Sunday, June 11, 2006

Odd features of the London police raid at Forest Gate

On 11 June 2006, in the UK Sunday Telegraph, Ian Duncan Smith, the former leader of the UK Conservative Party, wrote about the Forest Gate terror raid in East London.

Briefing wars won't stop the bombers

Duncan-Smith, whose constituency is next to Forest Gate, has noticed certain very odd features of the police raid.

Duncan-Smith writes:

First, after the pre-dawn raid on Lansdown Road, there was the reported shooting. Then rolling news showed vast numbers of armed police wandering around the cordoned-off area dressed in chemical suits. It was the worst possible nightmare, journalists told us: a chemical weapon, which the police, operating on a reliable tip-off, were searching for. People had been arrested.

The unofficial briefing was strong, and from the information given out by police sources it appeared that some sort of gun battle had taken place as officers moved in. Many would have concluded that this meant that those arrested were guilty and it was only a matter of time before the terrible weapon would be found.

Then the picture began to get cloudy, as the family said there were no weapons, guns or chemicals. Police sources retaliated by indicating that one brother had shot another as the police entered. The credentials of their informant, and the quality of the tip-off, were first class, the police hinted. More searching was required.

It was at this point I began to feel uneasy. My mind travelled back to last summer and the shooting of Jean Charles de Menezes. I remembered the briefing war through the airwaves as police certainty and assurances were challenged and proved hideously wrong… and I began to wonder.

Suddenly, the news from Forest Gate changed as it emerged that a police officer might have shot one of the suspects. Confusion reigned. Then on Friday night, the suspects were released without charge.

While this was going on in London, we heard about an operation in Canada with the arrest of terrorist suspects in Ontario. Almost immediately there were raids in Dewsbury, West Yorkshire, and Manchester; follow-ups, we were told, to the Canadian operation. It was at this point that I was contacted by someone close to the Dewsbury events, raising concerns. One of the houses the police raided was the home of Yacub Munshi, a noted Islamic scholar.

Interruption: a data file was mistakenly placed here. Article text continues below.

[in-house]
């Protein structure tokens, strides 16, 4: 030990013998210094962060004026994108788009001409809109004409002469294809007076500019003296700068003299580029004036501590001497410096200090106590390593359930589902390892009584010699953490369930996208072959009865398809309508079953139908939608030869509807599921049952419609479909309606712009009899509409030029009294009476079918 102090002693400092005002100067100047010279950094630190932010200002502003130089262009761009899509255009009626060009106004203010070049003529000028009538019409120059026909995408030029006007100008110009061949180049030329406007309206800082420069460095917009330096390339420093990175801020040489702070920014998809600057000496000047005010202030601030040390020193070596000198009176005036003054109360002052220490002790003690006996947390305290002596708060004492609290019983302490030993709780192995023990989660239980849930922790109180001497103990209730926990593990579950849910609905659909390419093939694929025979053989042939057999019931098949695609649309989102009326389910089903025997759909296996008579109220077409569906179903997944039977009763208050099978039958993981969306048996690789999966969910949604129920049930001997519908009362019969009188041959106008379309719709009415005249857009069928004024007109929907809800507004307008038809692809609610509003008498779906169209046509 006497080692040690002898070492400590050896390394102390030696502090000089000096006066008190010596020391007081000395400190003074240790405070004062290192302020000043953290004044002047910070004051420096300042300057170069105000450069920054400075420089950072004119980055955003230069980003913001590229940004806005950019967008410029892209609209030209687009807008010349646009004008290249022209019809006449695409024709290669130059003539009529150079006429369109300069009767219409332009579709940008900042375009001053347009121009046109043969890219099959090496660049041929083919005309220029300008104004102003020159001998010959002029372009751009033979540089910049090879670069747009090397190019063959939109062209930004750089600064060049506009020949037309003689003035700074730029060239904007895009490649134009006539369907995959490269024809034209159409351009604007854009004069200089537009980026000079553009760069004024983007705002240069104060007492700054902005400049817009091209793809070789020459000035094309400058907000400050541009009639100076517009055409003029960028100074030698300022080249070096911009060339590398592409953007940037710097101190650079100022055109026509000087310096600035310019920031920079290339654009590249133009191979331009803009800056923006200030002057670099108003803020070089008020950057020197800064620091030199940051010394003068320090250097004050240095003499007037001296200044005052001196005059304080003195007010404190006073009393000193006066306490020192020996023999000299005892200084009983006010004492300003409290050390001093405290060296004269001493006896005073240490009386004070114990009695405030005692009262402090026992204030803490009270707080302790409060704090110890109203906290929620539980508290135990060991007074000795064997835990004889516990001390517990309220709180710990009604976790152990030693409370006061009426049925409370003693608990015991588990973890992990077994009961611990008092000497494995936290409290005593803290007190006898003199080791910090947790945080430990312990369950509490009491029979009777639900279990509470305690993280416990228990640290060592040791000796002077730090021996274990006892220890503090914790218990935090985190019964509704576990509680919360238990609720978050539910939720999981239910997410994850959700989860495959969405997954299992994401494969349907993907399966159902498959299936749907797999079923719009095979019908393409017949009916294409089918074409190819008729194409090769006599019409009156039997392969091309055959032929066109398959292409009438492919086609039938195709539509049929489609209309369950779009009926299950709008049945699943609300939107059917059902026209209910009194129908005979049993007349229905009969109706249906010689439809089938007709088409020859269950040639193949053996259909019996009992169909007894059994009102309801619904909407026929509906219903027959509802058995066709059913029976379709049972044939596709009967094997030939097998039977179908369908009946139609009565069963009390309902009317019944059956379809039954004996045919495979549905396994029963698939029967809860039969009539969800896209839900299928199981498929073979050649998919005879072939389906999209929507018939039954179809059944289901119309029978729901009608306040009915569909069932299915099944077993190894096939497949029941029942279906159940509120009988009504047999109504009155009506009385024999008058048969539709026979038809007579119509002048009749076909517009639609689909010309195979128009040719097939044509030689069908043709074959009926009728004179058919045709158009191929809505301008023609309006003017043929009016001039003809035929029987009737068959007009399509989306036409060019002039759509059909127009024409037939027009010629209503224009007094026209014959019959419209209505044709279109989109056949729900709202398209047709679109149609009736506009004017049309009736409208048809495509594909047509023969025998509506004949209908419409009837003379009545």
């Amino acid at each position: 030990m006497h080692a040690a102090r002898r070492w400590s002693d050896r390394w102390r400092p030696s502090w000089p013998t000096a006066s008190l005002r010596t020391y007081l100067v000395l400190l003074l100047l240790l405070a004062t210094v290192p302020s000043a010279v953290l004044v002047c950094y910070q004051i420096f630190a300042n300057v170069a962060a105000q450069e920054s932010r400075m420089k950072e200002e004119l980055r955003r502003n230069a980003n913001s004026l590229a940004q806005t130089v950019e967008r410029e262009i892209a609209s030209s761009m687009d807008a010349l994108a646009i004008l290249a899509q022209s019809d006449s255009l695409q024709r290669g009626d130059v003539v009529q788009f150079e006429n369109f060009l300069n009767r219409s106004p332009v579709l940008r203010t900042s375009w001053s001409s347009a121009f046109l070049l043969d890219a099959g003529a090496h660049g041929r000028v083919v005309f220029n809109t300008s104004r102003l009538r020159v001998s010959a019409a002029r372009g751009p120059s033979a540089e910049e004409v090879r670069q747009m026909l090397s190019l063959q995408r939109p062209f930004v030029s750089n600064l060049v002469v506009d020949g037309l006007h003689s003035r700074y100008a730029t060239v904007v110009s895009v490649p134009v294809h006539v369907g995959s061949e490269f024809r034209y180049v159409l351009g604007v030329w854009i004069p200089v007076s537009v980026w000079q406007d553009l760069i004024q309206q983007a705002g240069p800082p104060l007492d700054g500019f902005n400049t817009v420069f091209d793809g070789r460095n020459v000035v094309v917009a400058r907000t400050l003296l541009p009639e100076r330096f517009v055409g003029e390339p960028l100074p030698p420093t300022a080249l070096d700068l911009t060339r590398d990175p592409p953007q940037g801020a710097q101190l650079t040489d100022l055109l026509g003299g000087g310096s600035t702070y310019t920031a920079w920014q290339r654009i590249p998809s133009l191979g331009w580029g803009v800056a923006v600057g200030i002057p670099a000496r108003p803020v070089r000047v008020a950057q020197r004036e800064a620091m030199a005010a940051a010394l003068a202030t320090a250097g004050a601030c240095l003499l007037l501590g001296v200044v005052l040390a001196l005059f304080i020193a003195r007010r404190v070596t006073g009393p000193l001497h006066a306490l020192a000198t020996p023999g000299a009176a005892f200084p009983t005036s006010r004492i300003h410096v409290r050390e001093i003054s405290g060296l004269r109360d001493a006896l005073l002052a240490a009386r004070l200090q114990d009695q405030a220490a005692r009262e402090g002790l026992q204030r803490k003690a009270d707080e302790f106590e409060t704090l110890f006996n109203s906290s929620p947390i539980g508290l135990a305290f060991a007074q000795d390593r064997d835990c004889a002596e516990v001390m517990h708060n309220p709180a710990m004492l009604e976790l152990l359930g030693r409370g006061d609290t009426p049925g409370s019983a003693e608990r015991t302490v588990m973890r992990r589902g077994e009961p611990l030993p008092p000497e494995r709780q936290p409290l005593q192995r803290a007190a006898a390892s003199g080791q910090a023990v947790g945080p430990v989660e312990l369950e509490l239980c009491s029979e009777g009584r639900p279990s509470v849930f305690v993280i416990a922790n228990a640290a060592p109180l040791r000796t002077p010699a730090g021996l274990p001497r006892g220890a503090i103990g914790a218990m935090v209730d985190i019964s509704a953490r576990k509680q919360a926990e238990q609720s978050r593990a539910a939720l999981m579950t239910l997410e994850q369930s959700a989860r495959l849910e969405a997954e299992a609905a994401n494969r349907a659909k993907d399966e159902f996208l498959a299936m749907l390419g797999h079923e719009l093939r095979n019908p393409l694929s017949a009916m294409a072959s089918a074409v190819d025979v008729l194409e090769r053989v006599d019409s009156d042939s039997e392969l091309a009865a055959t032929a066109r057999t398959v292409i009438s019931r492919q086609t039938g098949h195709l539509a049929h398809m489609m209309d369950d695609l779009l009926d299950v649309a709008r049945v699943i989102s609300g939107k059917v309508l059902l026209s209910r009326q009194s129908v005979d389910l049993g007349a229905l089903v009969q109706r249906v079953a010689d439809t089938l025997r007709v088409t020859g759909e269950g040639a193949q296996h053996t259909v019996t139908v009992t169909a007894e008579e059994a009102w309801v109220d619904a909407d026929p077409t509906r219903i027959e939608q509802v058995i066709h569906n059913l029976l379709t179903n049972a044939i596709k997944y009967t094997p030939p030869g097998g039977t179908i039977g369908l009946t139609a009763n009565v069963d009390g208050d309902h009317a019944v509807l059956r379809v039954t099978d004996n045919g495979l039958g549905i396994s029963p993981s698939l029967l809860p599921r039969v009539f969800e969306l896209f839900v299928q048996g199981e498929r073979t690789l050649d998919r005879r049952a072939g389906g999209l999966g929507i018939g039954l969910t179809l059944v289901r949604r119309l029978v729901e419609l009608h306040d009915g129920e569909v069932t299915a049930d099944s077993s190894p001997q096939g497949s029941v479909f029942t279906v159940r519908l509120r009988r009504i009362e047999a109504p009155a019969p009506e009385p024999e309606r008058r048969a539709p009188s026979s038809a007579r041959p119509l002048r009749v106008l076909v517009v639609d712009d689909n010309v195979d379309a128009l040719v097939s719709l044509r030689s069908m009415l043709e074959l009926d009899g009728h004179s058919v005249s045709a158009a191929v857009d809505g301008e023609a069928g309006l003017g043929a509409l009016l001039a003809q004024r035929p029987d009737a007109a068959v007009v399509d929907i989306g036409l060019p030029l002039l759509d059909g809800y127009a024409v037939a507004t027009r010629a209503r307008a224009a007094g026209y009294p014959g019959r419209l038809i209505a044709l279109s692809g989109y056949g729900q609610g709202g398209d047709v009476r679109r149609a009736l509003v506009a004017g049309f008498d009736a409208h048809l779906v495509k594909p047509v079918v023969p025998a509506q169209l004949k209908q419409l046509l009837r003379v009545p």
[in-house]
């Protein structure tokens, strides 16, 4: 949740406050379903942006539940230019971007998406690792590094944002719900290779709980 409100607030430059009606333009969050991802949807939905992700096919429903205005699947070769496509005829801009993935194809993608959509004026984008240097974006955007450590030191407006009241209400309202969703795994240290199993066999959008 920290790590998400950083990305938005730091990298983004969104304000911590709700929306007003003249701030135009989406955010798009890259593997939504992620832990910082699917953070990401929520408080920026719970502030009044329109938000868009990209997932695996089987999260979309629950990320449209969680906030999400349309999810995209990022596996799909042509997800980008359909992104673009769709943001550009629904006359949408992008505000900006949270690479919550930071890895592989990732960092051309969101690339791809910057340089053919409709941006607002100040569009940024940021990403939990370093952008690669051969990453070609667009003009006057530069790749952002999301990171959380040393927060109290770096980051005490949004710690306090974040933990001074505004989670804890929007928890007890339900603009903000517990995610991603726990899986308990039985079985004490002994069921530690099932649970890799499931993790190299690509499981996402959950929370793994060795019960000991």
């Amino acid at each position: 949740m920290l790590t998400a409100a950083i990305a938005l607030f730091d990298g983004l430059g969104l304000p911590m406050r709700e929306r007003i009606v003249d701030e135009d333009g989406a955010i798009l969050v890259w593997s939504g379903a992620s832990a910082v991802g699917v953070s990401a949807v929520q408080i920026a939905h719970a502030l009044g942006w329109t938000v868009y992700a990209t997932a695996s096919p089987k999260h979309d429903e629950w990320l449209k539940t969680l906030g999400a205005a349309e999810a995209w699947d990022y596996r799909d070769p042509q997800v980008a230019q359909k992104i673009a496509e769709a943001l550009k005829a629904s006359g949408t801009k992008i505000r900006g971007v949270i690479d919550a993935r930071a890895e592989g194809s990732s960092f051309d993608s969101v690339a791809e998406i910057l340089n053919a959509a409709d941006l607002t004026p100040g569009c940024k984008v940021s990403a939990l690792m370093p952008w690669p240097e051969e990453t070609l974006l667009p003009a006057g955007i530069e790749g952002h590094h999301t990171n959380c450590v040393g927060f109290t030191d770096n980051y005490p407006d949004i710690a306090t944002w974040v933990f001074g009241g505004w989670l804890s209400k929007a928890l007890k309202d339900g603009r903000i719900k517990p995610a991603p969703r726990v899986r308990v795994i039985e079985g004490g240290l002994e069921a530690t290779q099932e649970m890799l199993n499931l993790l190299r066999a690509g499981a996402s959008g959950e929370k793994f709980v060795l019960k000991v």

However, I was also told that General Sir John Kiszely, a holder of the Military Cross and Director of the Defence Academy, had visited Mr Munshi at home four days earlier to discuss ways to improve relations between the Muslim community and British institutions. As I understand it, Mr Munshi is a highly respected figure in the community, someone who has preached peace and opposed the men of violence.

The person who passed me this information raised the concern among some... that ... extremists were using disinformation to sow discord....

Duncan-Smith, who is a friend of the military, fails to mention Operation Gladio, the Stay-Behind Groups and the Strategy of Tension.

Just before the police raid at Forest Gate, Britain was visited by two important people: Richard Perle and the US director of national intelligence John Negroponte.

The Forest Gate raid resulted from a 'tip-off to the police from an informant'. Early reports said that the tip-off to the police came from foreign sources. Perhaps they were American-Israeli sources?

aangirfan: Terror in Europe - The Stay Behind Groups run by the ...

The killing of de Menezes and Operation Gladio


No comments:

Site Meter